Friday, December 23, 2016

A Christmas Story - No Really!

I have gone on record several times saying that a Patek Philippe is not something you generally find under the Christmas tree.  In fact, I tend to say that about a lot of watches and frankly, if I am being honest, I don't know that I always feel a watch priced over a few hundred dollars is a "realistic" or reasonable Christmas gift.  This is not based on sales data, etc., it is more of a personal feeling that Christmas is, by and large, for sweaters, ties, maybe a nice book on watches... but as Christmas invariably involves multiple gifts, I often question how realistic it is for Mom and Dad or doting spouse to spring for a $3,000 (or more) watch as part of the standard yuletide haul.  And thus I find the ads advising us that Christmas is special and that if we really, really loved someone we would go into credit card debt to prove it, to be at best disingenuous.

But then again, there are events, occasions, milestones that just happen to coincide with Christmas and that (given a reasonable adherence to rational spending) can make for an exception to my "Grinch like" philosophy.

Back in 2000, I was living and working in Finland.  I was lured back to the US after 8 years abroad to manage a group of English as a Second Language schools with the corporate office based in San Francisco.  From the moment I arrived it was a race run at the pace of a sprint, requiring the endurance of a never-ending marathon.  Colleagues openly plotted against each other, mischief and ill will abounded, and my bosses, the two owners encouraged this behavior with unspoken approval for the combatants, and admiration for the most Machiavellian.   For them it was like the Hunger Games - fun to watch young, ambitious boys and girls fight it out and to see how far someone would go to get to the top of the pile to bask in the warmth of their approval.

I lasted a whole 2 years before being informed that my services were no longer needed, and my colleagues informed that I had "left to pursue new opportunities".  And then the internet bubble crashed, and there were no opportunities (new or otherwise) to pursue.  I struggled for 3 months to find any sort of job.  Former competitors called me in for job interviews only to spend the time picking my brain for intel on my former company.   There was no job, just a grand bit of Kabuki Theater for the Desperate.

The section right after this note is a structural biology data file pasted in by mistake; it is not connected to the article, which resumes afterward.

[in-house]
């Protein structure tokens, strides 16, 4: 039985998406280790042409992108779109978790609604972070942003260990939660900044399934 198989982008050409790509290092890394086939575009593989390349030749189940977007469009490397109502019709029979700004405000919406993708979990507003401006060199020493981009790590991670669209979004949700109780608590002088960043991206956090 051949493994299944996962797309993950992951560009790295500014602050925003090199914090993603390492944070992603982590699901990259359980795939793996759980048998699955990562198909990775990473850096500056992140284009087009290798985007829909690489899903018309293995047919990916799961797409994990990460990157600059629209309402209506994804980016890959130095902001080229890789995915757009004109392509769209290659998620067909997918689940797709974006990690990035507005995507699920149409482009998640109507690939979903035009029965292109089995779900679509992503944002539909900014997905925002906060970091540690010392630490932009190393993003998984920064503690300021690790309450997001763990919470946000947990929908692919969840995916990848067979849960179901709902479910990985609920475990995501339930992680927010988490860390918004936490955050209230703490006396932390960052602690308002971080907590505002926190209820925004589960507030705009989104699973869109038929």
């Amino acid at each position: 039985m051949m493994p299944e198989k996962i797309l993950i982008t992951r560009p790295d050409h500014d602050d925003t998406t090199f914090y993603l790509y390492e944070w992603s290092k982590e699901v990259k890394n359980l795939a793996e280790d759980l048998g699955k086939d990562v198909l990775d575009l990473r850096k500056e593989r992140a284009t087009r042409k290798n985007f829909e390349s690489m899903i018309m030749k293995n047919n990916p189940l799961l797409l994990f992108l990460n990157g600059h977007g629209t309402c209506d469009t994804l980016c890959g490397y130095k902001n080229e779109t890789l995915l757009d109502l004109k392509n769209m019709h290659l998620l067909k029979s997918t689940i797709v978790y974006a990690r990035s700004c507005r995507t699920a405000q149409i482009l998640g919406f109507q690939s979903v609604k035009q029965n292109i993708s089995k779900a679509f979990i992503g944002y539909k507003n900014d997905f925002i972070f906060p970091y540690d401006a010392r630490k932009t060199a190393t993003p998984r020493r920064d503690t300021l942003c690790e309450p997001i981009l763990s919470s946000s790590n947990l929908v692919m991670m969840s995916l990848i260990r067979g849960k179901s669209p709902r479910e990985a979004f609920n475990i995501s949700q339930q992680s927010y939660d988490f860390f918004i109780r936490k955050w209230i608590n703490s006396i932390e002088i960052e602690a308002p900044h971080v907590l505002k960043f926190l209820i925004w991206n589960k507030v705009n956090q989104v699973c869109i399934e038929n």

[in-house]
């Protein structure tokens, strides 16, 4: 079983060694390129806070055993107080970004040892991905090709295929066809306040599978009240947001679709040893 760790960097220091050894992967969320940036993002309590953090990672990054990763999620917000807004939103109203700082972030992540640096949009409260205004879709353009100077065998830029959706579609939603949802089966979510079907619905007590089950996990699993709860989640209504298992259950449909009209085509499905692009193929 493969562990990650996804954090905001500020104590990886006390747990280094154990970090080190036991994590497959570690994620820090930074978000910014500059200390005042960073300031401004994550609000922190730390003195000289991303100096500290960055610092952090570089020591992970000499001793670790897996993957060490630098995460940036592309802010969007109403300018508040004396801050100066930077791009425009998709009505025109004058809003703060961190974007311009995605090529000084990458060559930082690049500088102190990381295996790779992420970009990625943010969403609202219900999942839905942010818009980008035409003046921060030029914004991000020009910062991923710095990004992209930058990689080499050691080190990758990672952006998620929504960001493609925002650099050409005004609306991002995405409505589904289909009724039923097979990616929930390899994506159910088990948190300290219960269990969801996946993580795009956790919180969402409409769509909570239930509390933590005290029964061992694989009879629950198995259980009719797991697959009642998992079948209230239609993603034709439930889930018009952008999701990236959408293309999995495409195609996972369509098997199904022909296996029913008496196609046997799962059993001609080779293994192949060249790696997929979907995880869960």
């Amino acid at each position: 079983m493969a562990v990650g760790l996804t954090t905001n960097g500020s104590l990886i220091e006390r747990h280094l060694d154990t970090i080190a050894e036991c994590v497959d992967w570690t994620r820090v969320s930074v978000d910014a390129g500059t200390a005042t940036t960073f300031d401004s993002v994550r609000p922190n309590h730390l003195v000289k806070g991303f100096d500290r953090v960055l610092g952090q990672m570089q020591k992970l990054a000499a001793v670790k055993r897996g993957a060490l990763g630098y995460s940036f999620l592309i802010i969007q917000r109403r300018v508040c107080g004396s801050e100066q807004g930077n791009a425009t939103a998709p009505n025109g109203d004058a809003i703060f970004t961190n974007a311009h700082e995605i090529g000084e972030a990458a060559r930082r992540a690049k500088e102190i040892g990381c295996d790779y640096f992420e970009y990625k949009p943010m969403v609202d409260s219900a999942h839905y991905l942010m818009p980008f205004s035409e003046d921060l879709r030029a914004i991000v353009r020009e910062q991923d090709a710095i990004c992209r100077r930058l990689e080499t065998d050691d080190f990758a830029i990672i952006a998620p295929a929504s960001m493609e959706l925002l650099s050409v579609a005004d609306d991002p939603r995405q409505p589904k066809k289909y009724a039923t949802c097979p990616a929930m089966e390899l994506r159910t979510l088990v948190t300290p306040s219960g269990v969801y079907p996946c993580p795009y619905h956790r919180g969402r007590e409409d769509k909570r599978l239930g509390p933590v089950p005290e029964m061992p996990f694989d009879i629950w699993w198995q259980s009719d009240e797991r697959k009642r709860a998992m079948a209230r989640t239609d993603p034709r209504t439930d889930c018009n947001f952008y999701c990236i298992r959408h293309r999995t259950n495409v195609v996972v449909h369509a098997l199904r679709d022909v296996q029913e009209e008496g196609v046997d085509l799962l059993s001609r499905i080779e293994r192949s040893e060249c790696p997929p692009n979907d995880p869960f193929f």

And then by chance I stumbled into a Starbucks for a soul reviving cup of coffee, and nearly tripped over the table where a recruiting fair was going on.  I was asked to sit down, and four weeks and two interviews later I began working as a Starbucks Manager in Training.  That was July 1, 2002.  5 months later I was given the keys to my own store, a fairly significant raise, and was working with a pretty diverse, dedicated group of people.  

And that Christmas, this was under the tree -

Wendy had seen me admiring it for many weeks, and knew that I had made a modest deposit on it.  And unbeknownst to me, she had been in cahoots with Francis Z. of Seregin's to hide it from me, with Francis spinning an elaborate yarn of how sorry he was, but that the owner hadn't realized that I had made a deposit on it and sold it just the day before!  Francis took some irritation from me (which when the whole story was revealed made me feel pretty sheepish), and the day after Christmas when I came in to thank him for his part, he smiled, shook my hand, and told me to wear it in good health.

On the card that came with it, Wendy told me how proud she was of me, how I had been down but hadn't given up, and that I should wear this and always remember what is possible.

And now 14 years later, I look at the watch on my wrist and know she is right.

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